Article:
Law and the making of life: Regulating stem cell-based embryo models

Professor Emily Jackson spoke about the regulations surrounding brain organoids and stem cell-based embryo models at the Intellectual Forum for this year's Lisa Jardine Memorial Lecture on 22 February. 

The Lisa Jardine Memorial Lecture is an annual lecture that pays tribute to the life and work of Jesus College's first female Fellow. "Lisa Jardine was a woman who broke through boundaries", said the Master, Sonita Alleyne, during her introduction to the evening. "She refused to be boxed in and she had a fierce intellect". 

As a scholar, Prof Jardine had an impressive intellectual range. Her interests spanned from English literature and cultural history to the history of science, and she published books on Robert Hooke, Shakespeare, Francis Bacon, Erasmus, the scientific revolution, and more. 

She was also deeply involved in policymaking. She was a member of the Council of the Royal Institution, she held an advisory role at the Royal Society, and she spent six years, from 2008 until 2014, as Chair of the Human Fertilisation and Embryology Authority (HFEA). 

This time at the HFEA is the aspect of Prof Jardine's life reflected in year's lecture by Professor Emily Jackson. 

Prof Jackson, a Professor of Law at the London School of Economics and Political Science, was a member of the Human Fertilisation and Embryology Authority from 2003 until 2012, and she served as Lisa Jardine’s Deputy Chair from 2008 until 2012. Her topic for the evening, the reprogramming of stem cells in order to create 3D models of organs and tissues, is, she believes, "one of the 21st century's most dramatic scientific developments".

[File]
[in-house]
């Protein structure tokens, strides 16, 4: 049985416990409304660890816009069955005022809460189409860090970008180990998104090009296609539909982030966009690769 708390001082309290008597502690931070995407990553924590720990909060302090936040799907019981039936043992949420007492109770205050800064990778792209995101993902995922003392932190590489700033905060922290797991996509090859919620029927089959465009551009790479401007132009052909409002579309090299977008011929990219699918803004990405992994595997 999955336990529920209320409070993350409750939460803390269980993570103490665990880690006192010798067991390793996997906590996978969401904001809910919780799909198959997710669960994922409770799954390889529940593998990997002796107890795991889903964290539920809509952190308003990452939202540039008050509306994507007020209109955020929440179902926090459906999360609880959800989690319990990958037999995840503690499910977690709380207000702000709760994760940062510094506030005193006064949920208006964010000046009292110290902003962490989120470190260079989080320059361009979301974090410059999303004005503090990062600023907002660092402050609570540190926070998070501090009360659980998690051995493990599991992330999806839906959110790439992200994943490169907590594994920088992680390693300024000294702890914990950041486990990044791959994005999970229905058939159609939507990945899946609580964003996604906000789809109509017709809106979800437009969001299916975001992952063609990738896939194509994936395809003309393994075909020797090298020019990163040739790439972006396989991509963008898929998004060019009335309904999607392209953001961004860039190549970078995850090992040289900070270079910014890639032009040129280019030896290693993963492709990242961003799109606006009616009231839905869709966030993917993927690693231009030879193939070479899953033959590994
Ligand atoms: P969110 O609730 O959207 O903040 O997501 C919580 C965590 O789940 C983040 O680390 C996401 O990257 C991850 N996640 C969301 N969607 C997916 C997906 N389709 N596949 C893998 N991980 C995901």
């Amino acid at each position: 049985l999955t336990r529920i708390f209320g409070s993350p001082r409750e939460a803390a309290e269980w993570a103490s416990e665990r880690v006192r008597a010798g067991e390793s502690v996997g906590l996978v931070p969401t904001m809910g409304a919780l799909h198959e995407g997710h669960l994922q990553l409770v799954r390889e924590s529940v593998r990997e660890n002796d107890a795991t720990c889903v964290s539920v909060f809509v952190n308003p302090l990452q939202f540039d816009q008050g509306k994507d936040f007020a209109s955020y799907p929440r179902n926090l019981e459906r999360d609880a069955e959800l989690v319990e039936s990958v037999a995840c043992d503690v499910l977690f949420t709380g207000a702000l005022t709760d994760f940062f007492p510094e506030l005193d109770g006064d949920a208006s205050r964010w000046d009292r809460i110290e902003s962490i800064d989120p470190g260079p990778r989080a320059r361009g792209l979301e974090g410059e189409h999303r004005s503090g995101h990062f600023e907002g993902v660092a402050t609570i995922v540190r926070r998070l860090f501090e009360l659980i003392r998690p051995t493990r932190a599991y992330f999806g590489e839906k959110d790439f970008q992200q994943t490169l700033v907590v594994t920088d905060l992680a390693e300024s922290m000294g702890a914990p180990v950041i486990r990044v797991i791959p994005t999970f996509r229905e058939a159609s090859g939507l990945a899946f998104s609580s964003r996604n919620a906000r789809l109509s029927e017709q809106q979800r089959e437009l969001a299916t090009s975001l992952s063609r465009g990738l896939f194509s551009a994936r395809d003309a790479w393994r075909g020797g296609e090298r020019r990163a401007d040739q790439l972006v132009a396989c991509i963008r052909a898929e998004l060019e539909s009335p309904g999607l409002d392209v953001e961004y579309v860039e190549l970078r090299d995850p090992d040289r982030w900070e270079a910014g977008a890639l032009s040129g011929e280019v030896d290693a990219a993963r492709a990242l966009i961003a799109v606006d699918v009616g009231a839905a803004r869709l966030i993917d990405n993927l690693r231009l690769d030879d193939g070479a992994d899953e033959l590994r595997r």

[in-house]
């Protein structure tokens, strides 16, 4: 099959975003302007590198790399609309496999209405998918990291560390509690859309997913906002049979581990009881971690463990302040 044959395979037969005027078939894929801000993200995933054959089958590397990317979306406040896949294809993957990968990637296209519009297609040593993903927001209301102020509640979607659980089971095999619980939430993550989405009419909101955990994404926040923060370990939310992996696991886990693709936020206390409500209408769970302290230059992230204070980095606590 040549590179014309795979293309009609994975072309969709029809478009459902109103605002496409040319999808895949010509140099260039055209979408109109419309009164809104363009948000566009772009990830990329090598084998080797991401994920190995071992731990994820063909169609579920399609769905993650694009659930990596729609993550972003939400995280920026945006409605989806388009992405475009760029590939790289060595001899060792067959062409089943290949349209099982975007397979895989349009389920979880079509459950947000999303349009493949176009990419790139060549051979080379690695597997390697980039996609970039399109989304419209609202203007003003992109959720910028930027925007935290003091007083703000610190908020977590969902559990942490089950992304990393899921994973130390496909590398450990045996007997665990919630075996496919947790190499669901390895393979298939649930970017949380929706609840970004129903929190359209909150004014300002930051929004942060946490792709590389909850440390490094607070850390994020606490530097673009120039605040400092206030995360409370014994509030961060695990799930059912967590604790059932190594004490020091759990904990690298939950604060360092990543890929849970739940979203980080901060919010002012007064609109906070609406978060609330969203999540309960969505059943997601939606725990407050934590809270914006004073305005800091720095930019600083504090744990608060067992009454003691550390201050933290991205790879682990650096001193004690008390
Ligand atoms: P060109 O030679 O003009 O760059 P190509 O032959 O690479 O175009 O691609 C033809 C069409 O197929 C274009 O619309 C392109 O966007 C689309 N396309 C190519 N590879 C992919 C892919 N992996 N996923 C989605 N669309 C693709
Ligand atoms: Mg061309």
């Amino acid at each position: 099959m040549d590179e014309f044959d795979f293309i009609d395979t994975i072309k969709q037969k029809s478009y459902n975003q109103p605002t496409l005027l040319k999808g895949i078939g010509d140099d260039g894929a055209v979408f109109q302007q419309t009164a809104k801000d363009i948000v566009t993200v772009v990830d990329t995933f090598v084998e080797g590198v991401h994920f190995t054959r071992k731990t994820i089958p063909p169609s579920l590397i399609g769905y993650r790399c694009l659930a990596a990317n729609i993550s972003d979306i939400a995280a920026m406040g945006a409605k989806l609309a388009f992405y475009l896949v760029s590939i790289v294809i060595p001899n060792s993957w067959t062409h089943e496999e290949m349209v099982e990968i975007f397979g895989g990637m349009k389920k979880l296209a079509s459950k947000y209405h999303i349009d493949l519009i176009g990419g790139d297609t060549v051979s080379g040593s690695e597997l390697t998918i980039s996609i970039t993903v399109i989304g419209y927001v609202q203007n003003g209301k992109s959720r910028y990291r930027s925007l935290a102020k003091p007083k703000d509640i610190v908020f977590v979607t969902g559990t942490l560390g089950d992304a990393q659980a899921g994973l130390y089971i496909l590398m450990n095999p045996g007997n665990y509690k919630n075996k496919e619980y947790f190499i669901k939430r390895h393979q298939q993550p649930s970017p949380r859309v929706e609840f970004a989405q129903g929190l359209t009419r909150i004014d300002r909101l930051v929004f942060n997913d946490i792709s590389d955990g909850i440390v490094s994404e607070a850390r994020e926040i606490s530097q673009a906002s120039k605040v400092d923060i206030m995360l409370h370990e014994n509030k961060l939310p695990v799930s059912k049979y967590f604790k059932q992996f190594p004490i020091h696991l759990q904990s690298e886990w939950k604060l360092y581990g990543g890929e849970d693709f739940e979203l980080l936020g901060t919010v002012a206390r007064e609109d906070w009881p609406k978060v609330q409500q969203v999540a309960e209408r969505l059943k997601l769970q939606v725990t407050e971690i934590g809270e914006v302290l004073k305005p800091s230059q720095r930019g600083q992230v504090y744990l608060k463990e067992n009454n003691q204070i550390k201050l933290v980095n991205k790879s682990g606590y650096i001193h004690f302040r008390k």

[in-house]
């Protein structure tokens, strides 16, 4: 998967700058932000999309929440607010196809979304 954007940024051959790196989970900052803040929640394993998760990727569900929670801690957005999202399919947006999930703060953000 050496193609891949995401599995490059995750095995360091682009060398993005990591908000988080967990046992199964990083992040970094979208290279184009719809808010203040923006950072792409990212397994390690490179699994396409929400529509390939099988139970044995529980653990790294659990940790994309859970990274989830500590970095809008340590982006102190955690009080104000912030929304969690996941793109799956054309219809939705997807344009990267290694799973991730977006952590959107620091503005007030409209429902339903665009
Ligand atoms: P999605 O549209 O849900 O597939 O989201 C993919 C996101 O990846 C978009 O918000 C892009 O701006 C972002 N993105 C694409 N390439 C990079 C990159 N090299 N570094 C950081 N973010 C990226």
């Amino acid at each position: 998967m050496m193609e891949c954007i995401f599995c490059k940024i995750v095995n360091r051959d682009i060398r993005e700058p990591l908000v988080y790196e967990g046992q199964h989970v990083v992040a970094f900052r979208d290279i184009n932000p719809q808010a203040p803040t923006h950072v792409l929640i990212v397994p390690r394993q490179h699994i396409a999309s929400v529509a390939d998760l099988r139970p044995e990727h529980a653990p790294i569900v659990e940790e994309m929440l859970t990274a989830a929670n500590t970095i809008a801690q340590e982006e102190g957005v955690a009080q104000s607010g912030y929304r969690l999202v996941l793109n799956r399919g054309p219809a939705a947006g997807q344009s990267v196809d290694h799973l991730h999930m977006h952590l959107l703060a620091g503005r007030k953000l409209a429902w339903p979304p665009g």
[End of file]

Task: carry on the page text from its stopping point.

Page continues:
These embryo models are at the cutting-edge of scientific research; twice in the last seven years, in 2017 and 2023, this technology was chosen as Nature Methods' method of the year. But, as exciting as these developments are scientifically, they raise important questions for the law, as Prof Jackson explained. "How should these entities be regulated? Should the incredibly strict regime that applies to research on embryos also apply to 3D models. Or are they different?" 

Prof Jackson spent the rest of her talk explaining the intricacies of determining the regulations around these models, considering the question from ethical, moral, and scientific angles. She is certain that Prof Jardine would have had much to say on this topic, which she believes would have appealed to her passion for the work of the HFEA. 

"Lisa cared deeply about the work of the HFEA, particularly about the patients who are undergoing or contemplating fertility treatment", Prof Jackson said. "She was also absolutely fascinated by the cutting-edge science that the HFVA licensed. I like to think that if she was still alive today, Lisa would already have done a Radio 4 point of view one Sunday morning about embryo models. She would have highlighted their transformative potential. She'd also have situated progress within a historical context, and it would all be delivered with her trademark wit and elegance".

Watch the event recording on YouTube.